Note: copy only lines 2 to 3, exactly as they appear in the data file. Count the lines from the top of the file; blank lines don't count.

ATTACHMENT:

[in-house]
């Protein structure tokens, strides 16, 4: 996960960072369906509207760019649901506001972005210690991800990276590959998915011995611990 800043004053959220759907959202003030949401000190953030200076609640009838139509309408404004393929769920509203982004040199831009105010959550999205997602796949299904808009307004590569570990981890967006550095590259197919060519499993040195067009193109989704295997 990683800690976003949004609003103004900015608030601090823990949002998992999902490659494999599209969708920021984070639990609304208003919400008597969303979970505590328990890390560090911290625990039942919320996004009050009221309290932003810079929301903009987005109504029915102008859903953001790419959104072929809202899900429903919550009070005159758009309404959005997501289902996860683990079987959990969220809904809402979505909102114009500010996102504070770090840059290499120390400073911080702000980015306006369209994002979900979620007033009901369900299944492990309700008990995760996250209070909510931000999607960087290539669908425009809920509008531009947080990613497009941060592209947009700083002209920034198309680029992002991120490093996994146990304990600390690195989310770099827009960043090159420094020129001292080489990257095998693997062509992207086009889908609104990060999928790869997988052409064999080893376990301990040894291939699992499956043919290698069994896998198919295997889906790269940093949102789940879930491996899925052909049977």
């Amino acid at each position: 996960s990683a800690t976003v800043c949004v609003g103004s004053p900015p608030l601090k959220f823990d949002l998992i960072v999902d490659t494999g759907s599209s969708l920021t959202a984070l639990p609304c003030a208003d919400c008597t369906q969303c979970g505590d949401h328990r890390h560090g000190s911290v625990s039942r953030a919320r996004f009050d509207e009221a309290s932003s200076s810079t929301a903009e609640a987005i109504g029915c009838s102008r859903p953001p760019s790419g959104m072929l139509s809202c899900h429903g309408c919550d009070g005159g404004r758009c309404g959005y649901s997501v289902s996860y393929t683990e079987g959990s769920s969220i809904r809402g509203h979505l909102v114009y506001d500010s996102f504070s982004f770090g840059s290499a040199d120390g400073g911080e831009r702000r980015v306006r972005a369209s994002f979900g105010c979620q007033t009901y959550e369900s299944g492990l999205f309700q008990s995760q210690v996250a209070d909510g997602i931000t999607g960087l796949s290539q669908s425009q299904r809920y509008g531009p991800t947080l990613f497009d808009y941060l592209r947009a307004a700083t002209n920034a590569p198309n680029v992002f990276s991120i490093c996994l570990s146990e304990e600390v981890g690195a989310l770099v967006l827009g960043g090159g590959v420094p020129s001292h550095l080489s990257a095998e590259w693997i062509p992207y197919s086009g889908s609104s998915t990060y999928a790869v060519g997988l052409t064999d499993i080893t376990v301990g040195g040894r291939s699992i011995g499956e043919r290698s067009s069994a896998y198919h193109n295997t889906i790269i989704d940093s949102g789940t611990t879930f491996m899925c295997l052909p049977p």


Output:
């Protein structure tokens, strides 16, 4: 996960960072369906509207760019649901506001972005210690991800990276590959998915011995611990 800043004053959220759907959202003030949401000190953030200076609640009838139509309408404004393929769920509203982004040199831009105010959550999205997602796949299904808009307004590569570990981890967006550095590259197919060519499993040195067009193109989704295997 990683800690976003949004609003103004900015608030601090823990949002998992999902490659494999599209969708920021984070639990609304208003919400008597969303979970505590328990890390560090911290625990039942919320996004009050009221309290932003810079929301903009987005109504029915102008859903953001790419959104072929809202899900429903919550009070005159758009309404959005997501289902996860683990079987959990969220809904809402979505909102114009500010996102504070770090840059290499120390400073911080702000980015306006369209994002979900979620007033009901369900299944492990309700008990995760996250209070909510931000999607960087290539669908425009809920509008531009947080990613497009941060592209947009700083002209920034198309680029992002991120490093996994146990304990600390690195989310770099827009960043090159420094020129001292080489990257095998693997062509992207086009889908609104990060999928790869997988052409064999080893376990301990040894291939699992499956043919290698069994896998198919295997889906790269940093949102789940879930491996899925052909049977």
């Amino acid at each position: 996960s990683a800690t976003v800043c949004v609003g103004s004053p900015p608030l601090k959220f823990d949002l998992i960072v999902d490659t494999g759907s599209s969708l920021t959202a984070l639990p609304c003030a208003d919400c008597t369906q969303c979970g505590d949401h328990r890390h560090g000190s911290v625990s039942r953030a919320r996004f009050d509207e009221a309290s932003s200076s810079t929301a903009e609640a987005i109504g029915c009838s102008r859903p953001p760019s790419g959104m072929l139509s809202c899900h429903g309408c919550d009070g005159g404004r758009c309404g959005y649901s997501v289902s996860y393929t683990e079987g959990s769920s969220i809904r809402g509203h979505l909102v114009y506001d500010s996102f504070s982004f770090g840059s290499a040199d120390g400073g911080e831009r702000r980015v306006r972005a369209s994002f979900g105010c979620q007033t009901y959550e369900s299944g492990l999205f309700q008990s995760q210690v996250a209070d909510g997602i931000t999607g960087l796949s290539q669908s425009q299904r809920y509008g531009p991800t947080l990613f497009d808009y941060l592209r947009a307004a700083t002209n920034a590569p198309n680029v992002f990276s991120i490093c996994l570990s146990e304990e600390v981890g690195a989310l770099v967006l827009g960043g090159g590959v420094p020129s001292h550095l080489s990257a095998e590259w693997i062509p992207y197919s086009g889908s609104s998915t990060y999928a790869v060519g997988l052409t064999d499993i080893t376990v301990g040195g040894r291939s699992i011995g499956e043919r290698s067009s069994a896998y198919h193109n295997t889906i790269i989704d940093s949102g789940t611990t879930f491996m899925c295997l052909p049977p």